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Matthew And

His Companion

Lauren Sibree

Isobelle Carmody Award

for Creative Writing

Highly Commended

If one was to walk past 63 Cogdon St Pittsborough, at around 6

o’clock, without fail one could spot Matthew Taylor. His strange

evening ritual had become something of the small town’s circular

gossip. In the cool, blue crispness of the early evening, Matthew’s

bright yellow, rectangular window beamed in cosy happiness,

unaware of the town’s judgemental stare. Every night with religious

punctuality, he sat on his maroon couch opposite his unusual

companion, engaged in storytelling. Sometimes, on warmer nights, if

the window was open wide enough, snippets of the tale were caught

by eager young ears at the window and churned through the town’s

rumour mill. These tiny excerpts, rashly slapped together like an

easy-bake cake, came together to form the infamous story. The story

of Matthew and his companion. In order to ensure this story and its

accuracies do not die with the current generation, I have decided to

include it this journal. So follows, ‘Matthew and The Straw Hat’.

About twenty years ago, that makes it 1920, when Pittsborough was a more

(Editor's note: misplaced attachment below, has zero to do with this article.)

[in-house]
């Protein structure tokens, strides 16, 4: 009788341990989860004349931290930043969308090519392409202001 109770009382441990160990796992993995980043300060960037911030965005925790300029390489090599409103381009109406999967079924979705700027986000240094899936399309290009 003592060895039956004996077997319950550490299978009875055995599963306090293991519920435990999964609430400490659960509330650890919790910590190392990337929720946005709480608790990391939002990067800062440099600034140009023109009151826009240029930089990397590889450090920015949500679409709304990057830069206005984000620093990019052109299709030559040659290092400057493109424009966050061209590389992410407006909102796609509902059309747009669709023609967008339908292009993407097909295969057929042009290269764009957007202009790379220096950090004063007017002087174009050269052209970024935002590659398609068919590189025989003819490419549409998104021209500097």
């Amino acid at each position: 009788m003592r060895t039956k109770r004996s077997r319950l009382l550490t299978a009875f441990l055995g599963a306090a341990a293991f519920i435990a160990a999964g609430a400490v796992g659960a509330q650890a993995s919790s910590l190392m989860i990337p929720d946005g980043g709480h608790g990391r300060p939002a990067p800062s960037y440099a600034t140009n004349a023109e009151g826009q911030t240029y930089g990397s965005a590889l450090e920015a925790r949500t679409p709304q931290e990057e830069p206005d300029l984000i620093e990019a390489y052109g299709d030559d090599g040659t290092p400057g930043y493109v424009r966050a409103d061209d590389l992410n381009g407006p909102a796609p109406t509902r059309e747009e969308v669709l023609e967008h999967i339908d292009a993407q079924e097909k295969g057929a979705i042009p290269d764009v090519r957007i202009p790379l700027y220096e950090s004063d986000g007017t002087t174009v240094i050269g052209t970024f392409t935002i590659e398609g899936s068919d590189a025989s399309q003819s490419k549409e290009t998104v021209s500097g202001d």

quaint, respected country town, the Villors moved into The Grange. The Grange

was a sublime country residence on the outskirts of Pittsborough, set on 480 acres

of prime pasture land, with small forestation areas and a modest number of

running creeks. This small mansion was something of a Tudor beauty, with

intricate pale daffodil coloured lattice work climbing three stories high, hugged by

mysteriously dark green ivy vines. The day the Villors arrived, the shutters were

flung open by a cohort of no less than fifteen maids, and the family was helped

from the carriage by a brigade of footmen. First came Mr and Mrs. Villor (who

remain mostly unmentioned ) followed by their daughter, Meredith, who poses

centrally to this story.

Not an hour after their arrival, the town’s milliner, Matthew Taylor, hoping

to make a good spot of business promptly appeared at The Grange. Now, keep in

mind Matthew was a country born lad, fairly simple-minded, but a handsome

gentleman none-the-less. With the maids busily fixing the rooms, who else should

open the door but Meredith herself. The anaemic beauty wrenched the door open

in a flurry, her pale blonde ringlets swinging anxiously, falling about her narrow

shoulders in terrific disarray. Upon seeing her visitor, her neat pink mouth

formed a sweet little sideways smile, and her cheekbones dimpled in pleasure.

‘Good Afternoon Ma’am,’ Matthew breathed in surprise.

‘Good afternoon,’ she chimed back.

‘I’d like to offer you a selection of hats. All half price for you today, milady.’

‘Call me Meredith.’

And so the conversation continued, with little to do with hats. The animated